Table 1: Percentage of Correct Parts (PCP) at 0.5 on LSP for DeepPose as well as five state-of-art approaches. The authors use a slightly looser version of PCP in which for each limb the average distance from predicted limb joints belonging to the corresponding true joints is used to determine whether the limb is correctly detected. The authors use person-centric joint annotations.
Figure 4: Percentage of detected joints (PDJ) on LSP for four limbs for DeepPose and Dantone et al. [2] over an extended range of distances to true joint: of the torso diameter. Results of DeepPose are plotted with solid lines while all the results by [2] are plotted in dashed lines. Results for the same joint from both algorithms are colored with same color.

Effects of cascade-based refinement

A single DNN-based joint regressor gives rough joint location. However, to obtain higher precision the subsequent stages of the cascade, which serve as a refinement of the initial prediction, are of paramount importance. To see this, in Fig. 5 we present the joint detections at different precisions for the initial prediction as well as two subsequent cascade stages. As expected, we can see that the major gains of the refinement procedure are at high-precision regime of at normalized distances of . Further, the major gains are achieved after one stage of refinement. The reason being that subsequent stages end up using smaller sub-images around each joint. And although the subsequent stages look at higher resolution inputs, they have more limited context.

Examples of cases, where refinement helps, are visualized in Fig. 6. The initial stage is usually successful at estimating a roughly correct pose, however, this pose is not ”snapped” to the correct one. For example, in row three the pose has the right shape but incorrect scale. In the second row, the predicted pose is translated north from the ideal one. In most cases, the second stage of the cascade resolves this snapping problem and better aligns the joints. In more rare cases, such as in first row, further facade stages improve on individual joints.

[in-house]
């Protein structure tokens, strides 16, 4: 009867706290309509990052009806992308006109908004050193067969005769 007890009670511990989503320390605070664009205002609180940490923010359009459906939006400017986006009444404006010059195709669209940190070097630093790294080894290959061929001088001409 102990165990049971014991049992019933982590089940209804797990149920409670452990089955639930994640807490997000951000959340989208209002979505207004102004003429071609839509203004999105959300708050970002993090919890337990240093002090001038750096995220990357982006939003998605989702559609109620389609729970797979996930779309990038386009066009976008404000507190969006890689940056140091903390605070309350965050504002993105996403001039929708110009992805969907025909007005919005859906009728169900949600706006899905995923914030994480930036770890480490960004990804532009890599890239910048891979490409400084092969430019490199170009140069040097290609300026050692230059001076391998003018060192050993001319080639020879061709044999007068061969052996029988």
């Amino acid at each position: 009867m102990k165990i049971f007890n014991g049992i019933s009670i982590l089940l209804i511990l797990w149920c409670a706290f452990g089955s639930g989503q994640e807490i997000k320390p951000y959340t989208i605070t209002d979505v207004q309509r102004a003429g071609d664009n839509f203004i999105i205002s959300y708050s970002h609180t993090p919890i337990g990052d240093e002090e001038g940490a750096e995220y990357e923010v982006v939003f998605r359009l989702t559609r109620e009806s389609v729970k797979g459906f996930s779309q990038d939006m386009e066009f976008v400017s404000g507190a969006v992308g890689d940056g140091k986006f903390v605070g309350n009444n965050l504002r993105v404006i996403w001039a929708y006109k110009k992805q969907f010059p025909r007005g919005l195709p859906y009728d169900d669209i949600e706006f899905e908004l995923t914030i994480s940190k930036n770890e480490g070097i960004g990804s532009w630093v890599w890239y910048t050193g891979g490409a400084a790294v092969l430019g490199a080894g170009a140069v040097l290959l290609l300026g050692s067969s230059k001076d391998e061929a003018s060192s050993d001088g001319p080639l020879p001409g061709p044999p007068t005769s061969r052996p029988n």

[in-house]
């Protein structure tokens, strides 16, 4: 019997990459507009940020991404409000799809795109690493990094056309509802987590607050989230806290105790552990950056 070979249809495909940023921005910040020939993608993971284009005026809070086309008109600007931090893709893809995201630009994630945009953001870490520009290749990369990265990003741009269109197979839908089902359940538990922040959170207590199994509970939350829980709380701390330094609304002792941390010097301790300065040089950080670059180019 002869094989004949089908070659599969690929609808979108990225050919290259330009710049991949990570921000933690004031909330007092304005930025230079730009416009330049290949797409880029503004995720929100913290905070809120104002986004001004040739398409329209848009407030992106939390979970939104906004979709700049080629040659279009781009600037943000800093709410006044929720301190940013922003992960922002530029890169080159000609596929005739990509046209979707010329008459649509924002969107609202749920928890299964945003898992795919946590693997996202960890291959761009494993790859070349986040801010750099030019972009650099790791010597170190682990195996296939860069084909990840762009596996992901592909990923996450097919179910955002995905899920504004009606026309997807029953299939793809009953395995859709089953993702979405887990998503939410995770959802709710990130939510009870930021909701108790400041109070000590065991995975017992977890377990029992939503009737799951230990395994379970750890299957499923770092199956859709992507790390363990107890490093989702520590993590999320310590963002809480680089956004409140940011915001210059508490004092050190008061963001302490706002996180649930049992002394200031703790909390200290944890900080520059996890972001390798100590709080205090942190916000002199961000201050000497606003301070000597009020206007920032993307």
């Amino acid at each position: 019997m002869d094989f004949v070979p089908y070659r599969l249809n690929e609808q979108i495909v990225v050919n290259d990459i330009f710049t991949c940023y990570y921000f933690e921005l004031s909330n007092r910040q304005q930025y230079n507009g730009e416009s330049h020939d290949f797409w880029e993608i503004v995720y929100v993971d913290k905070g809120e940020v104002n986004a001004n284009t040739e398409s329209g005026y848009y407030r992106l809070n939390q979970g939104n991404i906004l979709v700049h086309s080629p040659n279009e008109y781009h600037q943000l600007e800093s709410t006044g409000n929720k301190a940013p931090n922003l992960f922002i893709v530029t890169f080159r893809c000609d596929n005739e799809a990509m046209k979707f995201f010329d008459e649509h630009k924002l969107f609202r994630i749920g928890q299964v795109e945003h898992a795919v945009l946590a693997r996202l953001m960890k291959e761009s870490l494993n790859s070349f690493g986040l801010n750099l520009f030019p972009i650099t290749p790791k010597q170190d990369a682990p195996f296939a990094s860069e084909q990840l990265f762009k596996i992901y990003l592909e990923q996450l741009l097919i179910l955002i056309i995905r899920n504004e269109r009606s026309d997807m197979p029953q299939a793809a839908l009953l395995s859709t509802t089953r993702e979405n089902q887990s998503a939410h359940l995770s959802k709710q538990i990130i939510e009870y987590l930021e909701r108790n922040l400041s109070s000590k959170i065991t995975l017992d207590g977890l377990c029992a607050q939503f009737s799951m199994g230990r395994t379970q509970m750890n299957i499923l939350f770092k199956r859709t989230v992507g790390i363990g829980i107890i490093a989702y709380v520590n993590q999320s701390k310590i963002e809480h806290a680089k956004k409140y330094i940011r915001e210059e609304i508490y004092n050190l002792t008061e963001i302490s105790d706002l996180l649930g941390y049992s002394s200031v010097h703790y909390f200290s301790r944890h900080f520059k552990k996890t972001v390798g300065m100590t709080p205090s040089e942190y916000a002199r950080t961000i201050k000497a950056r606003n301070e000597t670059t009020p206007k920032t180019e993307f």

Figure 5: Percent of detected joints (PDJ) on FLIC or the first three stages of the DNN cascade. We present results over larger spectrum of normalized distances between prediction and ground truth.
Figure 6: Predicted poses in red and ground truth poses in green for the first three stages of a cascade for three examples.

Cross-dataset Generalization

To evaluate the generalization properties of our algorithm, we used the trained models on LSP and FLIC on two related datasets. The full-body model trained on LSP is tested on the test portion of the Image Parse dataset [19] with results presented in Table 2. The ImageParse dataset is similar to LSP as it contains people doing sports, however it contains a lot of people from personal photo collections involved in other activities. Further, the upper-body model trained on FLIC was applied on the whole Buffy dataset [7]. We can see that our approach can retain state-of-art performance compared to other approaches. This shows good generalization abilities.

Figure 7: Percentage of detected joints (PDJ) on Buffy dataset for two joints: elbow and wrist. The models have been trained on FLIC. We compare DeepPose, after two cascade stages, with four other approaches.